A dramatization of the shocking Barbara Daly Baekeland murder case, which happened in a posh London flat on Friday 17 November 1972. The bloody crime caused a stir on both sides of the Atlantic and remains one of the most memorable American Tragedies...
The true story of the beautiful and charismatic but mentally unstable Barbara Daly, who married above her class to Brooks Baekeland, heir to the Bakelite plastics fortune. Their only child is a failure in his father's eyes, and as he matures and becomes increasingly close to his alienated mother, the seeds for tragedy are sown.Written by
Eddie Redmayne and Julianne Moore won Oscars for Leading Roles in the 87th Academy Awards. Both played characters who suffered from debilitating disorders: Redmayne's character had ALS (Lou Gehrig Disease), Moore's character had early-onset Alzheimer's. Director Richard Glatzer died from complications of ALS a few months after this movie's release. See more »
In the opening scene, when Barbara arranges a dinner date at a restaurant, a pimple is between her cheek and her chin. It disappears mid-scene. See more »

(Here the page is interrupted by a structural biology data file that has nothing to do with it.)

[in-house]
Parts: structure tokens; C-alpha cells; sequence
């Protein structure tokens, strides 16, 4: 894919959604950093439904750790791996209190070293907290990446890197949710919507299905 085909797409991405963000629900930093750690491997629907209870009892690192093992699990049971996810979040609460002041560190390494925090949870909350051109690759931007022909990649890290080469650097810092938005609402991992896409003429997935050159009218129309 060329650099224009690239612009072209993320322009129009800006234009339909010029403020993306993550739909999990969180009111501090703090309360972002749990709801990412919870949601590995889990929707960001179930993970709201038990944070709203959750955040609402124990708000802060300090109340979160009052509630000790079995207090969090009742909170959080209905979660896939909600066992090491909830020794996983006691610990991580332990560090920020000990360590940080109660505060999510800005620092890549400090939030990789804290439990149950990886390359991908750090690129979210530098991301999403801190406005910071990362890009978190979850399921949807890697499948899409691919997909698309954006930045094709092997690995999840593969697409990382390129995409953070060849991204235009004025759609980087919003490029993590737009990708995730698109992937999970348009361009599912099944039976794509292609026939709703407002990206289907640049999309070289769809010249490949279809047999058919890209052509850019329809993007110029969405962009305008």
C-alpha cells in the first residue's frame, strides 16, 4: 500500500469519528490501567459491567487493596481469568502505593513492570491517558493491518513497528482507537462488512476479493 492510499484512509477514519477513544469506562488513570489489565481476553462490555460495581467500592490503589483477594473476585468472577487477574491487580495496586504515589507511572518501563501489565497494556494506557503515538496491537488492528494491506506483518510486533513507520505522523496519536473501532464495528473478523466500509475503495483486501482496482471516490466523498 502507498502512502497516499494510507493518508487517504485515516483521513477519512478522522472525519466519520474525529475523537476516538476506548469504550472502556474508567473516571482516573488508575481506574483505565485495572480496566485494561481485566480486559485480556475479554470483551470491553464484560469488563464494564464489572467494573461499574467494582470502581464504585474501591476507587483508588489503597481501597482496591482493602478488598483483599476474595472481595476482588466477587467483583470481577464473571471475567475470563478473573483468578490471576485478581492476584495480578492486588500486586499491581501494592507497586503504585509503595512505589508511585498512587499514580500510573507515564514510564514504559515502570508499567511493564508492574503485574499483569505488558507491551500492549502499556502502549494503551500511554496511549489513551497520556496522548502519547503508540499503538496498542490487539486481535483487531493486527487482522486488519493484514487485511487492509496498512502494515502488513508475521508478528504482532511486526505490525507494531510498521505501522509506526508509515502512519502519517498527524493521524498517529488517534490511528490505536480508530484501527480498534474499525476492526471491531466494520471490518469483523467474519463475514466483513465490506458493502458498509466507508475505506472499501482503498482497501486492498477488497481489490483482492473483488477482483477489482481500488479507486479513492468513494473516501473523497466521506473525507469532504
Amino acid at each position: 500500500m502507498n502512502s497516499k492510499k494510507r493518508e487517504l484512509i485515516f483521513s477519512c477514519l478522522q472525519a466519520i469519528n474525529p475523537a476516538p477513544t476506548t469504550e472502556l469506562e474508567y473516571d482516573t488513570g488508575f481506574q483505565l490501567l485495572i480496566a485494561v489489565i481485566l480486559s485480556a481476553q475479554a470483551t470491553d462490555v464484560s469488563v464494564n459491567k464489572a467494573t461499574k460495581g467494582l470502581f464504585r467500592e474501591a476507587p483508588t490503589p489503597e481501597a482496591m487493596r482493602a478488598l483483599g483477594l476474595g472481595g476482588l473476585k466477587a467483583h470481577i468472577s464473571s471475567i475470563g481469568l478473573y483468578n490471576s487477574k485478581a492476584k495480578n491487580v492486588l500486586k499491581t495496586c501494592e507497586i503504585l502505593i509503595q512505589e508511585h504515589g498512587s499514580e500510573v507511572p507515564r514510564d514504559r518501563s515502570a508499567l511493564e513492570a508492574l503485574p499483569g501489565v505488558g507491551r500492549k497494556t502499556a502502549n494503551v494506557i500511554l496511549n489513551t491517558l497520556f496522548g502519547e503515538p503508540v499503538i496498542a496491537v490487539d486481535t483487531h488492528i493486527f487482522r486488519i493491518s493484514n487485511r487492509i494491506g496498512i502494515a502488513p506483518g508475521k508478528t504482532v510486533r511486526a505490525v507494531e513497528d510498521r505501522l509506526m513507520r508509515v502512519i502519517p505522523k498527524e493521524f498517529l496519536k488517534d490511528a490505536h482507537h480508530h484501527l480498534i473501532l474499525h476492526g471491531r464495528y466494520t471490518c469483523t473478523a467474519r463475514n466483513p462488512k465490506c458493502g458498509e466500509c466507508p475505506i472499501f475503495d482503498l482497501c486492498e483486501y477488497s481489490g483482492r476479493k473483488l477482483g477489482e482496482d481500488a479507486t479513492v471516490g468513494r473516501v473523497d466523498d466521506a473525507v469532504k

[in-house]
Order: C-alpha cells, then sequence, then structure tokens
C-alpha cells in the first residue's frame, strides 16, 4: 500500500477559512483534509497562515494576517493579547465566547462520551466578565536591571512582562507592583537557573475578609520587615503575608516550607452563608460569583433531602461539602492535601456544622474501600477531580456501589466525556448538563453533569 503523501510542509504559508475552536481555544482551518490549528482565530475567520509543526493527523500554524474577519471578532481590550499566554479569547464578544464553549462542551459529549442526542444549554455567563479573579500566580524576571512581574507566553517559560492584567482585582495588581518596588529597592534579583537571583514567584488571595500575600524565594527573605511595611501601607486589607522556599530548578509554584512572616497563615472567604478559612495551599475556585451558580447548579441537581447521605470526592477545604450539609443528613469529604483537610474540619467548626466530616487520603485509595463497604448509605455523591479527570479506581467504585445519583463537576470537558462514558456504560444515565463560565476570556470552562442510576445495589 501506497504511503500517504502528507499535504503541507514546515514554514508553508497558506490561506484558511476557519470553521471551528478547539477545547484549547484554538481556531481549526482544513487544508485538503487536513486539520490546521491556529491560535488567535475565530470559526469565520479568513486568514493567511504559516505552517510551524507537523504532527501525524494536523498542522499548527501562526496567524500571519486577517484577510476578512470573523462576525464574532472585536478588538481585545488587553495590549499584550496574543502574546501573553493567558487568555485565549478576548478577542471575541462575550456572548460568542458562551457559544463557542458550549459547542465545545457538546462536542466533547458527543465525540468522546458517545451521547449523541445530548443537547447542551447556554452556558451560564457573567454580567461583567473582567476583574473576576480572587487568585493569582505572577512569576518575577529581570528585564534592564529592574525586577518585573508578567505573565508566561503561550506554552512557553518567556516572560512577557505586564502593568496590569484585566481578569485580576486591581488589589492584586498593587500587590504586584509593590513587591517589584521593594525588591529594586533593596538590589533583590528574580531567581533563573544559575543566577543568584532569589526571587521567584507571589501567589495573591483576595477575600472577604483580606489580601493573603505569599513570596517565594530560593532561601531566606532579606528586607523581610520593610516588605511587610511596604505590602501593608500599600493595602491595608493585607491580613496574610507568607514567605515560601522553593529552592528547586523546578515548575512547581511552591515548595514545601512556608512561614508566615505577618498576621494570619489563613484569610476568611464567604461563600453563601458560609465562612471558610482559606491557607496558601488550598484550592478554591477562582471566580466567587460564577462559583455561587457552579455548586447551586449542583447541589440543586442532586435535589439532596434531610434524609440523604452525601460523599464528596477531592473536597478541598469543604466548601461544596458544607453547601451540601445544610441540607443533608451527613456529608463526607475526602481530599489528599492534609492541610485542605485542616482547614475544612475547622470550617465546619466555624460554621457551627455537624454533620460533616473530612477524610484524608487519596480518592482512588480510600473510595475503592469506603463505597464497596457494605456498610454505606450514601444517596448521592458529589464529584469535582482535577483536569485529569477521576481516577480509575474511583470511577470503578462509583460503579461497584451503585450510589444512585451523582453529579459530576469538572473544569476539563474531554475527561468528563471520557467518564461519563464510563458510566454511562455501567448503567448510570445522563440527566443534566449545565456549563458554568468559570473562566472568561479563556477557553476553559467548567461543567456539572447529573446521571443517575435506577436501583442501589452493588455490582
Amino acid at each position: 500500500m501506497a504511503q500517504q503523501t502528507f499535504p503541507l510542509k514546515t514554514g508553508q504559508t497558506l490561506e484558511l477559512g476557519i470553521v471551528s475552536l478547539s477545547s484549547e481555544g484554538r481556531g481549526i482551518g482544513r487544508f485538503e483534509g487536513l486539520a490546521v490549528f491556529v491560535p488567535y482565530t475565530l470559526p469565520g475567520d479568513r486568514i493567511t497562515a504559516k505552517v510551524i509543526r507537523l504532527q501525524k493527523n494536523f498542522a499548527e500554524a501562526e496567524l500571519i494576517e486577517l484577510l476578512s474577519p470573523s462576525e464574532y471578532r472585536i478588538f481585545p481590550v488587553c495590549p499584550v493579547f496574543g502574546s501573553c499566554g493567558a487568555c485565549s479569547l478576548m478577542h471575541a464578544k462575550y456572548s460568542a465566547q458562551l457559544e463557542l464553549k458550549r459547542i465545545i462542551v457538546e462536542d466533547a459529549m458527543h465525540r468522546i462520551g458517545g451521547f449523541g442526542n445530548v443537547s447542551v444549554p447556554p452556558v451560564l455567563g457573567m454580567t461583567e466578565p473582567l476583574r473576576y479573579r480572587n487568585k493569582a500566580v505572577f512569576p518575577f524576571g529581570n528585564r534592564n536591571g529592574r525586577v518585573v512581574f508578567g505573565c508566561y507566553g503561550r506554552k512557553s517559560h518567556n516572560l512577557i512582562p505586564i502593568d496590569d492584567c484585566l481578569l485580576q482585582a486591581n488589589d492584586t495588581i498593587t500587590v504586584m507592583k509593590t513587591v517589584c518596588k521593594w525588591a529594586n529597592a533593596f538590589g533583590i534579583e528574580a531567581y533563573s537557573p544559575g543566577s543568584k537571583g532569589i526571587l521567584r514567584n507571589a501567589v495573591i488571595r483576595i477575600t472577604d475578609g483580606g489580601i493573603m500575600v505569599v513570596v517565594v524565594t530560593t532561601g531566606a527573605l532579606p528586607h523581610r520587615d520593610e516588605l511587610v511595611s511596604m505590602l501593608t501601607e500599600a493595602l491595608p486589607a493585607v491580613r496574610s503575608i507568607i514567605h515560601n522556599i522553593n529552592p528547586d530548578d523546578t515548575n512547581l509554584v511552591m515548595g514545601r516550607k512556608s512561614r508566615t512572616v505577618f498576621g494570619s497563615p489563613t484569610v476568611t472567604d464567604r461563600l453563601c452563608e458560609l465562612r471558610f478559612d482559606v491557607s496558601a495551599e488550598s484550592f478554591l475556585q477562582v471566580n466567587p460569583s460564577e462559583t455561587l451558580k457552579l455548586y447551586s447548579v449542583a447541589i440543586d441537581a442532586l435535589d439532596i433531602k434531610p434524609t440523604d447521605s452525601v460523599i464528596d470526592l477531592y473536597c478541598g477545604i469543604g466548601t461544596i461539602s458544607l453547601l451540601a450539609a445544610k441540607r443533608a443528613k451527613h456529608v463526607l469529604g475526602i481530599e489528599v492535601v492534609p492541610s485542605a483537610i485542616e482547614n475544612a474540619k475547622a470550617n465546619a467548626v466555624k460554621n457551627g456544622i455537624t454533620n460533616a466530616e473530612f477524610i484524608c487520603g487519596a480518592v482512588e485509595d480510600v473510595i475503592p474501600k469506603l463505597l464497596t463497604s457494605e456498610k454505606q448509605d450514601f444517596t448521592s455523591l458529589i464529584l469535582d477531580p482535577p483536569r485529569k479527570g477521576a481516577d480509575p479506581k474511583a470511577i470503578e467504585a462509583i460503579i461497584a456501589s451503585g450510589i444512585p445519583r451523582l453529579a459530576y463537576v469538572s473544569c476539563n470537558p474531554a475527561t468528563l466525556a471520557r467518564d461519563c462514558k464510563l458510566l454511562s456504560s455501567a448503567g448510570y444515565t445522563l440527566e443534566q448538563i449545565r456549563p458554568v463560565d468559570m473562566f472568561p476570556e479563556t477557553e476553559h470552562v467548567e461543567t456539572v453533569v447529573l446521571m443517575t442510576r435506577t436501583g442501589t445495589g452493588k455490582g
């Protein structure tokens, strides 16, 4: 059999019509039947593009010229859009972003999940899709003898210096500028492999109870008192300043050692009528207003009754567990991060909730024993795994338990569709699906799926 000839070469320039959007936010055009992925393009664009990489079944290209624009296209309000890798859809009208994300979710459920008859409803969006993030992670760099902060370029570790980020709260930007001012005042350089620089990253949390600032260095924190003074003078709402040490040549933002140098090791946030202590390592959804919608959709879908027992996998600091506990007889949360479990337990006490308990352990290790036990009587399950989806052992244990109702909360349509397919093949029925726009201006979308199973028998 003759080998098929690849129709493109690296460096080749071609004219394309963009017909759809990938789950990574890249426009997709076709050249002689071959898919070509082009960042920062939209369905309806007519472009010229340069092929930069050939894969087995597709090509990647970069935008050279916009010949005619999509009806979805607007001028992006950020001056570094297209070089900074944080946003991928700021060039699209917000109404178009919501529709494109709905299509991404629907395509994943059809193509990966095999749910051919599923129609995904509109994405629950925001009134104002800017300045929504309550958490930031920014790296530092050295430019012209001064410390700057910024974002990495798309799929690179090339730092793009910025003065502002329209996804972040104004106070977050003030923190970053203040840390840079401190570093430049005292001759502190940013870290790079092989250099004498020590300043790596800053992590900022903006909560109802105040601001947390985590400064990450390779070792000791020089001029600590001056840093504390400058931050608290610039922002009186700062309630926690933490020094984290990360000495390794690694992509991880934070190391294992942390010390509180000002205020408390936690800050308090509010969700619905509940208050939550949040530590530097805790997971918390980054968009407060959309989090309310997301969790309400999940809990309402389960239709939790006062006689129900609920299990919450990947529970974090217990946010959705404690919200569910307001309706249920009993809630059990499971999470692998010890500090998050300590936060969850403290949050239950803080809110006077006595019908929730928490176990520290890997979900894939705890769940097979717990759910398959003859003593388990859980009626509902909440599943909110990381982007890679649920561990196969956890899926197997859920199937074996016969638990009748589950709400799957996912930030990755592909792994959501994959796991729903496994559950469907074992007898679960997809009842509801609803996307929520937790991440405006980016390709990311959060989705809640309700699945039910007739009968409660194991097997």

I was eating a tomato at tea time a few weeks ago, and I suddenly realized that mommy is not dead at all. Just very, very mysterious.
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Ain't Nobody Home
Written by Jerry Ragovoy
Performed by Howard Tate
Published by Chappell & Co. (ASCAP)
Courtesy of The Island Def Jam Music Group under license from Universal Music Enterprises See more »
The film has received much criticism for its "slow and episodic" pace, "bad" acting, and controversial elements. I will agree with the controversial aspects. This is not a film that cookie cutters will appreciate. They will be disgusted and more than likely bored out of there mind. I on the other hand come from a very dysfunctional family(not as dysfunctional), and at times related to certain characters. TO me the film was very direct in its approach and honestly quite tasteful for the subject matter. The pacing was as it should be. It was gradual not slow, it helped to build the tension. As for it being episodic, it is because the son is telling the story through his letters and journals. As for the acting I found it to be quite good with the exception of the son. I found his performance at times too emotionless. Julianne Moore more than makes up for it with her performance. She is a powerhouse. Brilliant Oscar worthy performance. The final scenes which I have heard are anticlimactic, in my opinion were refreshingly realistic and not overly dramatic.
So bottom line well-done film with an amazing performance by Julianne Moore, but could've been better with a more personal performance by the son
******* out of **********
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